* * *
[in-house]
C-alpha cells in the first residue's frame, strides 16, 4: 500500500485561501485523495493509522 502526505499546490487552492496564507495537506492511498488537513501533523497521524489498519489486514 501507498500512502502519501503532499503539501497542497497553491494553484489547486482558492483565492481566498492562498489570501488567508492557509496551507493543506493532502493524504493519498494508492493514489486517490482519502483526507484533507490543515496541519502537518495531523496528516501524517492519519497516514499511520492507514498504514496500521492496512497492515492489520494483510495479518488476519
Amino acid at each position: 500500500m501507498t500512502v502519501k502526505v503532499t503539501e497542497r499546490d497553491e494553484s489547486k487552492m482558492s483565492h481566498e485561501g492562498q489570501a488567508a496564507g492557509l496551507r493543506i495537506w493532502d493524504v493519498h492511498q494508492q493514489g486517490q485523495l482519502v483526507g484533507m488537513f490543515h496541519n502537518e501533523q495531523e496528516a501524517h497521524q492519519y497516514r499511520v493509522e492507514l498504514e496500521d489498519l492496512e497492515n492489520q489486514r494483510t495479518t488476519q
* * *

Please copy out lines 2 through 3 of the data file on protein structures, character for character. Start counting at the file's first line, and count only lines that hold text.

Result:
C-alpha cells in the first residue's frame, strides 16, 4: 500500500485561501485523495493509522 502526505499546490487552492496564507495537506492511498488537513501533523497521524489498519489486514 501507498500512502502519501503532499503539501497542497497553491494553484489547486482558492483565492481566498492562498489570501488567508492557509496551507493543506493532502493524504493519498494508492493514489486517490482519502483526507484533507490543515496541519502537518495531523496528516501524517492519519497516514499511520492507514498504514496500521492496512497492515492489520494483510495479518488476519
Amino acid at each position: 500500500m501507498t500512502v502519501k502526505v503532499t503539501e497542497r499546490d497553491e494553484s489547486k487552492m482558492s483565492h481566498e485561501g492562498q489570501a488567508a496564507g492557509l496551507r493543506i495537506w493532502d493524504v493519498h492511498q494508492q493514489g486517490q485523495l482519502v483526507g484533507m488537513f490543515h496541519n502537518e501533523q495531523e496528516a501524517h497521524q492519519y497516514r499511520v493509522e492507514l498504514e496500521d489498519l492496512e497492515n492489520q489486514r494483510t495479518t488476519q